1

STUDY UNIT ONE
MANDATORY GUIDANCE

1.1 Applicable Guidance . . . . . . . . . . . . . . . . . . . . . . . . . . . . . . . . . . . . . . . . . . . . . . . . . . . . . . 1
1.2 Codes of Ethical Conduct for Professionals . . . . . . . . . . . . . . . . . . . . . . . . . . . . . . . . . . . . 6
1.3 Internal Audit Ethics -- Introduction and Principles . . . . . . . . . . . . . . . . . . . . . . . . . . . . . . . 7
1.4 Internal Audit Ethics -- Integrity . . . . . . . . . . . . . . . . . . . . . . . . . . . . . . . . . . . . . . . . . . . . . 8
1.5 Internal Audit Ethics -- Objectivity . . . . . . . . . . . . . . . . . . . . . . . . . . . . . . . . . . . . . . . . . . . 8
1.6 Internal Audit Ethics -- Confidentiality . . . . . . . . . . . . . . . . . . . . . . . . . . . . . . . . . . . . . . . . 9
1.7 Internal Audit Ethics -- Competency . . . . . . . . . . . . . . . . . . . . . . . . . . . . . . . . . . . . . . . . . . 10
1.8 Internal Audit Charter . . . . . . . . . . . . . . . . . . . . . . . . . . . . . . . . . . . . . . . . . . . . . . . . . . . . . 10

This study unit is the first of two covering Section I: Mandatory Guidance from The IIA’s CIA
Exam Syllabus. This section makes up 35% to 45% of Part 1 of the CIA exam and is tested at the
proficiency level. The relevant portion of the syllabus is highlighted below. (The complete syllabus is
in Appendix B.)

I. MANDATORY GUIDANCE (35%–45%)

A. Definition of Internal Auditing
1. Define purpose, authority, and responsibility of the internal audit activity
B. Code of Ethics
1. Abide by and promote compliance with The IIA Code of Ethics
C. International Standards
1. Comply with The IIA’s Attribute Standards
a. Determine if the purpose, authority, and responsibility of the internal audit activity are documented in the
audit charter, approved by the Board, and communicated to the engagement clients
b. Demonstrate an understanding of the purpose, authority, and responsibility of the internal audit activity
2. Maintain independence and objectivity
3. Determine if the required knowledge, skills, and competencies are available
4. Develop and/or procure necessary knowledge, skills, and competencies collectively required by the internal audit activity
5. Exercise due professional care
6. Promote continuing professional development
7. Promote quality assurance and improvement of the internal audit activity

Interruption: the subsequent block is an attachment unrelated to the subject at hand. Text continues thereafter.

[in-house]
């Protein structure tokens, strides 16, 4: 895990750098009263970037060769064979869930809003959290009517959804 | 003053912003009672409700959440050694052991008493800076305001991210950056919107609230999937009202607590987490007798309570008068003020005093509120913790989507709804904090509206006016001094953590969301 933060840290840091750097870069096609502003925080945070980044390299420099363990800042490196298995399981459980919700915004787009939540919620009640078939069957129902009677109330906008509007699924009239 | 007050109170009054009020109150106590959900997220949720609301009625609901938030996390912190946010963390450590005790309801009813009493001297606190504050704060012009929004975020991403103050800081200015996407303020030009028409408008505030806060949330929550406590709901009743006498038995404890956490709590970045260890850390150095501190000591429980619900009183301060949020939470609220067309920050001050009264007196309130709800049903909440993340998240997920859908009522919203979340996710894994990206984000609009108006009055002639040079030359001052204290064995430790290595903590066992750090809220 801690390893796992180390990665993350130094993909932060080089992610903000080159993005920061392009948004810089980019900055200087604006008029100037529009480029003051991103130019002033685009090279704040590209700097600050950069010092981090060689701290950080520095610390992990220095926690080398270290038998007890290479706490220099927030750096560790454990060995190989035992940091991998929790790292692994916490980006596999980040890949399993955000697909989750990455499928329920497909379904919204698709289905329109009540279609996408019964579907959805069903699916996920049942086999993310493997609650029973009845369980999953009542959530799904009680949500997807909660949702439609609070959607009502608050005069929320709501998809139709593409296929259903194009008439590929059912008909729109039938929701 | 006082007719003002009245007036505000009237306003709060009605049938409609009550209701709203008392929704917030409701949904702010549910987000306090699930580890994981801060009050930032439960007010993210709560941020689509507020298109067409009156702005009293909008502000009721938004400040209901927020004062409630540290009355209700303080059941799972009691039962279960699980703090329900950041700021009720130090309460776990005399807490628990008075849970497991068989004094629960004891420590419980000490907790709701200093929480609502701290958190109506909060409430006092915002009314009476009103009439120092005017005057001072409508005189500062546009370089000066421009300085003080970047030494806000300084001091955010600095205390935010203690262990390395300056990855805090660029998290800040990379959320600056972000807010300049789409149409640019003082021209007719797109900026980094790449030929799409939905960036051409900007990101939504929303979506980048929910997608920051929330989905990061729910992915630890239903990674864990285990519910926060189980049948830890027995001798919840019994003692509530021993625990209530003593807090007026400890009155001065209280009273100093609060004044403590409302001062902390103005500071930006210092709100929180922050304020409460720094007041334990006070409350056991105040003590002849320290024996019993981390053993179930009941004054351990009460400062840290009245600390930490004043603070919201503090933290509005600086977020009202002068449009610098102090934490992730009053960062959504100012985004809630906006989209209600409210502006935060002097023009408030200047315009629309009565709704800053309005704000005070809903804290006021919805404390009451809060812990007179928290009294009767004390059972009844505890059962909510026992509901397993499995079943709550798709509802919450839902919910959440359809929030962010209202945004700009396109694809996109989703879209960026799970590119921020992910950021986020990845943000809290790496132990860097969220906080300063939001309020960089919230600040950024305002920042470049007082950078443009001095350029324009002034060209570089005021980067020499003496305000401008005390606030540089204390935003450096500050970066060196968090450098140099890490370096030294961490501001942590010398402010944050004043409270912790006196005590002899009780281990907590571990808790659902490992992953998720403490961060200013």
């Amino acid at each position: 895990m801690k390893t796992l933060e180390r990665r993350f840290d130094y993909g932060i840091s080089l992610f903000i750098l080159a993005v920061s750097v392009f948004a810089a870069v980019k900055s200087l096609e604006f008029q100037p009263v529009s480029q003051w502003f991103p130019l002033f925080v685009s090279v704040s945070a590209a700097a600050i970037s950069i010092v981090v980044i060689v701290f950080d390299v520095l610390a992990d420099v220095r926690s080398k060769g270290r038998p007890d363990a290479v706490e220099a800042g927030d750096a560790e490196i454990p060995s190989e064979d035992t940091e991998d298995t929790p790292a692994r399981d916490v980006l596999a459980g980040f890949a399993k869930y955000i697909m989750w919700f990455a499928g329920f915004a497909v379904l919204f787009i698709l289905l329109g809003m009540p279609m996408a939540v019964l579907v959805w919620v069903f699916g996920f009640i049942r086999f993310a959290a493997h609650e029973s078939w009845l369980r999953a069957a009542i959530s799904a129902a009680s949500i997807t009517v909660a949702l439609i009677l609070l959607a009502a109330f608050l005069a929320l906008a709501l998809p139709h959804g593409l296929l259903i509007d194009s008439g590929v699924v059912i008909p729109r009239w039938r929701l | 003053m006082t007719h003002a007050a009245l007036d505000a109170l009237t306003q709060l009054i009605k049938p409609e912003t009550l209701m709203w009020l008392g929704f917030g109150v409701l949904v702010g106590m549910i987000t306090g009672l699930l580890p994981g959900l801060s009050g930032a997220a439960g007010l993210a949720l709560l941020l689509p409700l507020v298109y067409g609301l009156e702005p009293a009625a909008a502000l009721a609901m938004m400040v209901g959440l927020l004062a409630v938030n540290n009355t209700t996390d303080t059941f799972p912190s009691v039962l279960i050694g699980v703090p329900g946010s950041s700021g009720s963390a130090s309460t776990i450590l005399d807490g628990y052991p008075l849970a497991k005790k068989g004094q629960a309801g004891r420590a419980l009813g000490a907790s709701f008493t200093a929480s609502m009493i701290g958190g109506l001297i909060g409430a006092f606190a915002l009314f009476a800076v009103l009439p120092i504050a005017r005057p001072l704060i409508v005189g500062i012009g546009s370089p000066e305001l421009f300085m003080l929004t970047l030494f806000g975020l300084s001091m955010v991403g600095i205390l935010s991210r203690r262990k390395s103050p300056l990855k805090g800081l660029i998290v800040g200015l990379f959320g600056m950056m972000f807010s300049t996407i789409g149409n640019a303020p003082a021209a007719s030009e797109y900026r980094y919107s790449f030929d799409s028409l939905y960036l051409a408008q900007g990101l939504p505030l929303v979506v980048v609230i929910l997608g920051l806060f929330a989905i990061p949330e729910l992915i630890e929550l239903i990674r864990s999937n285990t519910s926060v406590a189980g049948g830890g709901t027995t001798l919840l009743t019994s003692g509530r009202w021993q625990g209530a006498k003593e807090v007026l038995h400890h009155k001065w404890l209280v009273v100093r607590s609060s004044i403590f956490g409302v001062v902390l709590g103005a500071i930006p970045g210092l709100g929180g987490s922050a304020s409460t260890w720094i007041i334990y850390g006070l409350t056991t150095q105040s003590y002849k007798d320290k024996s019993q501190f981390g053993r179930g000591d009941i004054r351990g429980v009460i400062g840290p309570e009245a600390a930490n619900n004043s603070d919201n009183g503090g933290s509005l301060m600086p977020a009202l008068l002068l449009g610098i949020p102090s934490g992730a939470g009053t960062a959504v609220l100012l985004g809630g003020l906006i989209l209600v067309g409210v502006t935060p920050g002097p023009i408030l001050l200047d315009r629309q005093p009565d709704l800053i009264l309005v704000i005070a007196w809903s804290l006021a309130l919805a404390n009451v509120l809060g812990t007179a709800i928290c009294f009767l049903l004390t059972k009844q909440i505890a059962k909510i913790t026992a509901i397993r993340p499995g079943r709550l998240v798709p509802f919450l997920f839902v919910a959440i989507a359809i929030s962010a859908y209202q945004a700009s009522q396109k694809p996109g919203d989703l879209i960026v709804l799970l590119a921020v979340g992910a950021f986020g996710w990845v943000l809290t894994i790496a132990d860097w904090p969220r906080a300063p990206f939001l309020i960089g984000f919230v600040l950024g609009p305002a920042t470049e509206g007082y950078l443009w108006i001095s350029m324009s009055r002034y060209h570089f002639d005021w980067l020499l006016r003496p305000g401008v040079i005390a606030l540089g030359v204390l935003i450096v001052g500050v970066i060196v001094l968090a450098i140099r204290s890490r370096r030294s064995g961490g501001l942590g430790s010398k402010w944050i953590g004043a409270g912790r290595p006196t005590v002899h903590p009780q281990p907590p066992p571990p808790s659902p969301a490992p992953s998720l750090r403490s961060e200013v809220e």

1.1 APPLICABLE GUIDANCE
1. International Professional Practices Framework (IPPF)
a. The Institute of Internal Auditors (The IIA) defines the mission of internal audit as
follows:
1) “To enhance and protect organizational value by providing risk-based and
objective assurance, advice, and insight.”
2) Facilitating the achievement of this mission is the IPPF.
b. The IPPF organizes The IIA’s authoritative guidance so that it is accessible and
strengthens The IIA as a global standard setter.

Copyright © 2017 Gleim Publications, Inc. All rights reserved. Duplication prohibited. Reward for information exposing violators. Contact copyright@gleim.com.

Mandatory Guidance a. The IPPF contains mandatory guidance and strongly recommended guidance. the Code of Ethics. Reward for information exposing violators. b) Demonstrates competence and due professional care. the Definition of Internal Auditing. The following are the Core Principles: a) “Demonstrates integrity. g) Communicates effectively. The internal audit function is effective if all principles are present and operating effectively. Inc. The mandatory guidance consists of four elements: the Core Principles for the Professional Practice of Internal Auditing. 1) The Core Principles are the basis for internal audit effectiveness. b. c) Is objective and free from undue influence (independent). objectives. and future-focused. Contact copyright@gleim. d) Aligns with the strategies. Duplication prohibited. 2.com. Parts 1 and 2 of the CIA exam primarily test understanding and application of IPPF content. proactive. But it is more important that you understand and can accurately apply the content contained in the IPPF. e) Is appropriately positioned and adequately resourced. f) Demonstrates quality and continuous improvement. All rights reserved. and the Standards. Adherence to the mandatory guidance is essential for the professional practice of internal auditing.” Copyright © 2017 Gleim Publications. .2 SU 1: Mandatory Guidance c. and risks of the organization. i) Is insightful. IPPF Standards Knowledge of the IPPF is important for understanding and distinguishing among the elements of the authoritative guidance on internal auditing. h) Provides risk-based assurance. j) Promotes organizational improvement. Figure 1-1.